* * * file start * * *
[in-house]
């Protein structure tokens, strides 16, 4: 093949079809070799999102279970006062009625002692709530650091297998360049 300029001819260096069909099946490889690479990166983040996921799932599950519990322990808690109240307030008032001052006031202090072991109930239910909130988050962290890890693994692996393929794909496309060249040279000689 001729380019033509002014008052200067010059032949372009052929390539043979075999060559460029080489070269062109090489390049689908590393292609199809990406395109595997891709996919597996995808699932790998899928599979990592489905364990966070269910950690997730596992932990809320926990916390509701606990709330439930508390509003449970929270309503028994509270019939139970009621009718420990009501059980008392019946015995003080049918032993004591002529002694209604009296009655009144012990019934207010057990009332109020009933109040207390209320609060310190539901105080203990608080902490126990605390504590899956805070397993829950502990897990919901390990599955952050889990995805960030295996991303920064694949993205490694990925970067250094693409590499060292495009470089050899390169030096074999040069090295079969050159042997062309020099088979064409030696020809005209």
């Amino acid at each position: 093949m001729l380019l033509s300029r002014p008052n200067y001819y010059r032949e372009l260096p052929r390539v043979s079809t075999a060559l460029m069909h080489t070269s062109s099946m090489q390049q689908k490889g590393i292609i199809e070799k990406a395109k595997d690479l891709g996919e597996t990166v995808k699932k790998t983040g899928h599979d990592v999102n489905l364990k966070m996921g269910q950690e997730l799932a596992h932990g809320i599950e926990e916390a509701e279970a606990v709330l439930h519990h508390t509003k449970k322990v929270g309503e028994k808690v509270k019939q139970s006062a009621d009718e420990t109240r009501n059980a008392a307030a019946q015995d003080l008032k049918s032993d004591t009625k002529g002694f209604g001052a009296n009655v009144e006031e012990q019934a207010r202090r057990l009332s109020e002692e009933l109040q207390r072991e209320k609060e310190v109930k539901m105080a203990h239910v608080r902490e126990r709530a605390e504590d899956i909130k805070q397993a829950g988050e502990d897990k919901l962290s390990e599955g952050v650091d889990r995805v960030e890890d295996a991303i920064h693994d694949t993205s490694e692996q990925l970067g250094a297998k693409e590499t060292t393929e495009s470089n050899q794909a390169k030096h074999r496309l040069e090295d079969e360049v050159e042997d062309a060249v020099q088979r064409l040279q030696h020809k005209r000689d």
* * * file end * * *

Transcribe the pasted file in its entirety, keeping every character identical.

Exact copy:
[in-house]
């Protein structure tokens, strides 16, 4: 093949079809070799999102279970006062009625002692709530650091297998360049 300029001819260096069909099946490889690479990166983040996921799932599950519990322990808690109240307030008032001052006031202090072991109930239910909130988050962290890890693994692996393929794909496309060249040279000689 001729380019033509002014008052200067010059032949372009052929390539043979075999060559460029080489070269062109090489390049689908590393292609199809990406395109595997891709996919597996995808699932790998899928599979990592489905364990966070269910950690997730596992932990809320926990916390509701606990709330439930508390509003449970929270309503028994509270019939139970009621009718420990009501059980008392019946015995003080049918032993004591002529002694209604009296009655009144012990019934207010057990009332109020009933109040207390209320609060310190539901105080203990608080902490126990605390504590899956805070397993829950502990897990919901390990599955952050889990995805960030295996991303920064694949993205490694990925970067250094693409590499060292495009470089050899390169030096074999040069090295079969050159042997062309020099088979064409030696020809005209």
């Amino acid at each position: 093949m001729l380019l033509s300029r002014p008052n200067y001819y010059r032949e372009l260096p052929r390539v043979s079809t075999a060559l460029m069909h080489t070269s062109s099946m090489q390049q689908k490889g590393i292609i199809e070799k990406a395109k595997d690479l891709g996919e597996t990166v995808k699932k790998t983040g899928h599979d990592v999102n489905l364990k966070m996921g269910q950690e997730l799932a596992h932990g809320i599950e926990e916390a509701e279970a606990v709330l439930h519990h508390t509003k449970k322990v929270g309503e028994k808690v509270k019939q139970s006062a009621d009718e420990t109240r009501n059980a008392a307030a019946q015995d003080l008032k049918s032993d004591t009625k002529g002694f209604g001052a009296n009655v009144e006031e012990q019934a207010r202090r057990l009332s109020e002692e009933l109040q207390r072991e209320k609060e310190v109930k539901m105080a203990h239910v608080r902490e126990r709530a605390e504590d899956i909130k805070q397993a829950g988050e502990d897990k919901l962290s390990e599955g952050v650091d889990r995805v960030e890890d295996a991303i920064h693994d694949t993205s490694e692996q990925l970067g250094a297998k693409e590499t060292t393929e495009s470089n050899q794909a390169k030096h074999r496309l040069e090295d079969e360049v050159e042997d062309a060249v020099q088979r064409l040279q030696h020809k005209r000689d």